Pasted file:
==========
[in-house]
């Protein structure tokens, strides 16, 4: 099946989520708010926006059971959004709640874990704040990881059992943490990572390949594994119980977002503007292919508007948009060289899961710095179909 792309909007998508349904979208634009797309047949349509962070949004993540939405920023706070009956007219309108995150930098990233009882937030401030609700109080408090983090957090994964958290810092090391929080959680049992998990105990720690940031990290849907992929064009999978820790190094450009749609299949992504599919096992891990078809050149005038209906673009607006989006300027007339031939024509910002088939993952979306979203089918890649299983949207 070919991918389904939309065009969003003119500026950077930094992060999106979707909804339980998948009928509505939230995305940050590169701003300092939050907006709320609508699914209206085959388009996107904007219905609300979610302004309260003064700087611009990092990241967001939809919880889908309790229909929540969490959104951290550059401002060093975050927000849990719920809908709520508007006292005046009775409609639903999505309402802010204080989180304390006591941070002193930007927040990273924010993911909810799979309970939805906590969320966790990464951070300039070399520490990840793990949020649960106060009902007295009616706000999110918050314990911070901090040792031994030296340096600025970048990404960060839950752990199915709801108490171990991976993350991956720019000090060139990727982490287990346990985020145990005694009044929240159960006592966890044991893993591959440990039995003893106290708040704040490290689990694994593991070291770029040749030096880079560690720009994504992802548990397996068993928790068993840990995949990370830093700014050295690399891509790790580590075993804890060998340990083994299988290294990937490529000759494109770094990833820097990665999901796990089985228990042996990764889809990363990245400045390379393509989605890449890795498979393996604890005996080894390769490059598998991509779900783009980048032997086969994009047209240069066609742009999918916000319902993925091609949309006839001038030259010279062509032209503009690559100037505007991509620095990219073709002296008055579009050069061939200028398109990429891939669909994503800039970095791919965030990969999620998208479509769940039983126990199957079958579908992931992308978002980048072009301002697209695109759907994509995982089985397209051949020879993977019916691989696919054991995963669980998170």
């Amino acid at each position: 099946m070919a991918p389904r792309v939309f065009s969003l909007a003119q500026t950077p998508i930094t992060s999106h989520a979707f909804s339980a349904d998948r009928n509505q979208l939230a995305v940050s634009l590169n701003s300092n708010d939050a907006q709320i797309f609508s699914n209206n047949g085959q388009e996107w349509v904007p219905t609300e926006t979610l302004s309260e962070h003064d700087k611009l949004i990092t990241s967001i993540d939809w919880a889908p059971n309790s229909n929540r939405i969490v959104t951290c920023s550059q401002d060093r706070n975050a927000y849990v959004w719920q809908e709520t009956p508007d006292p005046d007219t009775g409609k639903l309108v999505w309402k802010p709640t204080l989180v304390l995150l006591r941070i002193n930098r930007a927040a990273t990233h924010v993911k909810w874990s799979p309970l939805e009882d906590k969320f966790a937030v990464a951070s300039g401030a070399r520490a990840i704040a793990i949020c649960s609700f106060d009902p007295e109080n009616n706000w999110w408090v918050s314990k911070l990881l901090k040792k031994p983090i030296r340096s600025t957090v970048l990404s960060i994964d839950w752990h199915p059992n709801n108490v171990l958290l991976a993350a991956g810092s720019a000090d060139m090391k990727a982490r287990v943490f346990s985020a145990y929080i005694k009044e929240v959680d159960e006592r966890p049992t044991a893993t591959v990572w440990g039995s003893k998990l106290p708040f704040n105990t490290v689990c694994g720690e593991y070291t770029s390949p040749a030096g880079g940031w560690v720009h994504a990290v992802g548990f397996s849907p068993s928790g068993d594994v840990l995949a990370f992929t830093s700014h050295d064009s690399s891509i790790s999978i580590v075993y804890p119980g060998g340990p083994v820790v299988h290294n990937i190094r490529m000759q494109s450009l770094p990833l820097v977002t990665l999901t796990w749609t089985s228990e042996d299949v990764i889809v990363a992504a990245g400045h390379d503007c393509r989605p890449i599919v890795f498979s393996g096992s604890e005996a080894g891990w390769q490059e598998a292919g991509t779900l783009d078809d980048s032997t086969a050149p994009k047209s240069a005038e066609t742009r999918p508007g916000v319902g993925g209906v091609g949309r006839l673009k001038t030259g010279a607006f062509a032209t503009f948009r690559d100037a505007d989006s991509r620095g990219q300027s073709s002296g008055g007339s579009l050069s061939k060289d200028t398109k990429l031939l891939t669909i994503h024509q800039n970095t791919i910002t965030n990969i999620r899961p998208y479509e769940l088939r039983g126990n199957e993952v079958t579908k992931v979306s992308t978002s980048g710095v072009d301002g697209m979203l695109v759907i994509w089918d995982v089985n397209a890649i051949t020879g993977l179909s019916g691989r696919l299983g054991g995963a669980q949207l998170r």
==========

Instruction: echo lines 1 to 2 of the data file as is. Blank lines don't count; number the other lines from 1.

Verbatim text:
[in-house]
């Protein structure tokens, strides 16, 4: 099946989520708010926006059971959004709640874990704040990881059992943490990572390949594994119980977002503007292919508007948009060289899961710095179909 792309909007998508349904979208634009797309047949349509962070949004993540939405920023706070009956007219309108995150930098990233009882937030401030609700109080408090983090957090994964958290810092090391929080959680049992998990105990720690940031990290849907992929064009999978820790190094450009749609299949992504599919096992891990078809050149005038209906673009607006989006300027007339031939024509910002088939993952979306979203089918890649299983949207 070919991918389904939309065009969003003119500026950077930094992060999106979707909804339980998948009928509505939230995305940050590169701003300092939050907006709320609508699914209206085959388009996107904007219905609300979610302004309260003064700087611009990092990241967001939809919880889908309790229909929540969490959104951290550059401002060093975050927000849990719920809908709520508007006292005046009775409609639903999505309402802010204080989180304390006591941070002193930007927040990273924010993911909810799979309970939805906590969320966790990464951070300039070399520490990840793990949020649960106060009902007295009616706000999110918050314990911070901090040792031994030296340096600025970048990404960060839950752990199915709801108490171990991976993350991956720019000090060139990727982490287990346990985020145990005694009044929240159960006592966890044991893993591959440990039995003893106290708040704040490290689990694994593991070291770029040749030096880079560690720009994504992802548990397996068993928790068993840990995949990370830093700014050295690399891509790790580590075993804890060998340990083994299988290294990937490529000759494109770094990833820097990665999901796990089985228990042996990764889809990363990245400045390379393509989605890449890795498979393996604890005996080894390769490059598998991509779900783009980048032997086969994009047209240069066609742009999918916000319902993925091609949309006839001038030259010279062509032209503009690559100037505007991509620095990219073709002296008055579009050069061939200028398109990429891939669909994503800039970095791919965030990969999620998208479509769940039983126990199957079958579908992931992308978002980048072009301002697209695109759907994509995982089985397209051949020879993977019916691989696919054991995963669980998170």